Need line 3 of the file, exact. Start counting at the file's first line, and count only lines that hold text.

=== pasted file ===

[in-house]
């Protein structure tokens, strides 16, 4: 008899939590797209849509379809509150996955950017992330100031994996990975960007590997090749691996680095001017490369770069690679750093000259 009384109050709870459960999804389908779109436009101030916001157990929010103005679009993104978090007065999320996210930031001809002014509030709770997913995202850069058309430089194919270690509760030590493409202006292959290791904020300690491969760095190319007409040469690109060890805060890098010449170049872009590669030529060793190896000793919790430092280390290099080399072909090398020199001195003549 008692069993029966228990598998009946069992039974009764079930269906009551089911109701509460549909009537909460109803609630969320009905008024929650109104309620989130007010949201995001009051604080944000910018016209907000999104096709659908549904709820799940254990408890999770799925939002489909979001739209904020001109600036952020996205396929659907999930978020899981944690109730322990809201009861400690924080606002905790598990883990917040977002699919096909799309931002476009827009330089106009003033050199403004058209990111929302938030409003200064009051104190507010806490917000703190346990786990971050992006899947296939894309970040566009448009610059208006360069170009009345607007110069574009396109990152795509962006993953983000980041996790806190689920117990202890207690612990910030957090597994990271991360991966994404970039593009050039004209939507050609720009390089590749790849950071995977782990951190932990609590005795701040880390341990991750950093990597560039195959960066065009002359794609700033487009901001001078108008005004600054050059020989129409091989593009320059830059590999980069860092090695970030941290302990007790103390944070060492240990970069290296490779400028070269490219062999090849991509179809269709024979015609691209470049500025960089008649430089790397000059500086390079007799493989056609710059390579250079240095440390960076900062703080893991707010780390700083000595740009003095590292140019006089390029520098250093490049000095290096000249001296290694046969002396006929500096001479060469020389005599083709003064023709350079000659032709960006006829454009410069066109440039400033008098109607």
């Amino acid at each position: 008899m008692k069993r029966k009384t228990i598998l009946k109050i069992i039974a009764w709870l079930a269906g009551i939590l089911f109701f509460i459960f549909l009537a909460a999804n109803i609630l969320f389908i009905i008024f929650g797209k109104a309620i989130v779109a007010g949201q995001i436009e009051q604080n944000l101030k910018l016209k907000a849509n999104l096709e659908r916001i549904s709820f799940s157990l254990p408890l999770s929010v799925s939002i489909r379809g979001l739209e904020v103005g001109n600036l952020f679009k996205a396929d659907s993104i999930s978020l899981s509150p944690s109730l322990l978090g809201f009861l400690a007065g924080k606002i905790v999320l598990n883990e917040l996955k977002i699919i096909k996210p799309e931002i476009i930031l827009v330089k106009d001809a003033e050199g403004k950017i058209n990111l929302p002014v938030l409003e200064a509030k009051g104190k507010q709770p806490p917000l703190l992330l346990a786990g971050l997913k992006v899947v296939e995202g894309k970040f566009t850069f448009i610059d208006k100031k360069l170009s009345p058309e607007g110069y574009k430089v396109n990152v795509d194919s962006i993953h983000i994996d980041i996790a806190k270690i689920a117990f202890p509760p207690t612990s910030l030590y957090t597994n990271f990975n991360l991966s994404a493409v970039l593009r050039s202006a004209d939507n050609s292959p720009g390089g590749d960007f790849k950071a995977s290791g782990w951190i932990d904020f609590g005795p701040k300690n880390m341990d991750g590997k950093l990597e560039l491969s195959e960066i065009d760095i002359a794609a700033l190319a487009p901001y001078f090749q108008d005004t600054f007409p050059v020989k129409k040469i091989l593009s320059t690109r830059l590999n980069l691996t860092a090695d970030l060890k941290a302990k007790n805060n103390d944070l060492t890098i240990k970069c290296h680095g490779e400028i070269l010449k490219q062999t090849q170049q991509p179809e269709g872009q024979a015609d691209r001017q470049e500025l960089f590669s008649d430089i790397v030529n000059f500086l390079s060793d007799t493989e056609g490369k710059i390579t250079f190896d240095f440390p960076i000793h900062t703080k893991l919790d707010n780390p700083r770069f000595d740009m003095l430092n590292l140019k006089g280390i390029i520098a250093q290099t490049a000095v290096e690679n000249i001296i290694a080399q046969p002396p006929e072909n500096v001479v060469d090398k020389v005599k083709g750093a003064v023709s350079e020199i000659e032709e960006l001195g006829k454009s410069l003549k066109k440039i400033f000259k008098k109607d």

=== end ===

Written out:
């Amino acid at each position: 008899m008692k069993r029966k009384t228990i598998l009946k109050i069992i039974a009764w709870l079930a269906g009551i939590l089911f109701f509460i459960f549909l009537a909460a999804n109803i609630l969320f389908i009905i008024f929650g797209k109104a309620i989130v779109a007010g949201q995001i436009e009051q604080n944000l101030k910018l016209k907000a849509n999104l096709e659908r916001i549904s709820f799940s157990l254990p408890l999770s929010v799925s939002i489909r379809g979001l739209e904020v103005g001109n600036l952020f679009k996205a396929d659907s993104i999930s978020l899981s509150p944690s109730l322990l978090g809201f009861l400690a007065g924080k606002i905790v999320l598990n883990e917040l996955k977002i699919i096909k996210p799309e931002i476009i930031l827009v330089k106009d001809a003033e050199g403004k950017i058209n990111l929302p002014v938030l409003e200064a509030k009051g104190k507010q709770p806490p917000l703190l992330l346990a786990g971050l997913k992006v899947v296939e995202g894309k970040f566009t850069f448009i610059d208006k100031k360069l170009s009345p058309e607007g110069y574009k430089v396109n990152v795509d194919s962006i993953h983000i994996d980041i996790a806190k270690i689920a117990f202890p509760p207690t612990s910030l030590y957090t597994n990271f990975n991360l991966s994404a493409v970039l593009r050039s202006a004209d939507n050609s292959p720009g390089g590749d960007f790849k950071a995977s290791g782990w951190i932990d904020f609590g005795p701040k300690n880390m341990d991750g590997k950093l990597e560039l491969s195959e960066i065009d760095i002359a794609a700033l190319a487009p901001y001078f090749q108008d005004t600054f007409p050059v020989k129409k040469i091989l593009s320059t690109r830059l590999n980069l691996t860092a090695d970030l060890k941290a302990k007790n805060n103390d944070l060492t890098i240990k970069c290296h680095g490779e400028i070269l010449k490219q062999t090849q170049q991509p179809e269709g872009q024979a015609d691209r001017q470049e500025l960089f590669s008649d430089i790397v030529n000059f500086l390079s060793d007799t493989e056609g490369k710059i390579t250079f190896d240095f440390p960076i000793h900062t703080k893991l919790d707010n780390p700083r770069f000595d740009m003095l430092n590292l140019k006089g280390i390029i520098a250093q290099t490049a000095v290096e690679n000249i001296i290694a080399q046969p002396p006929e072909n500096v001479v060469d090398k020389v005599k083709g750093a003064v023709s350079e020199i000659e032709e960006l001195g006829k454009s410069l003549k066109k440039i400033f000259k008098k109607d």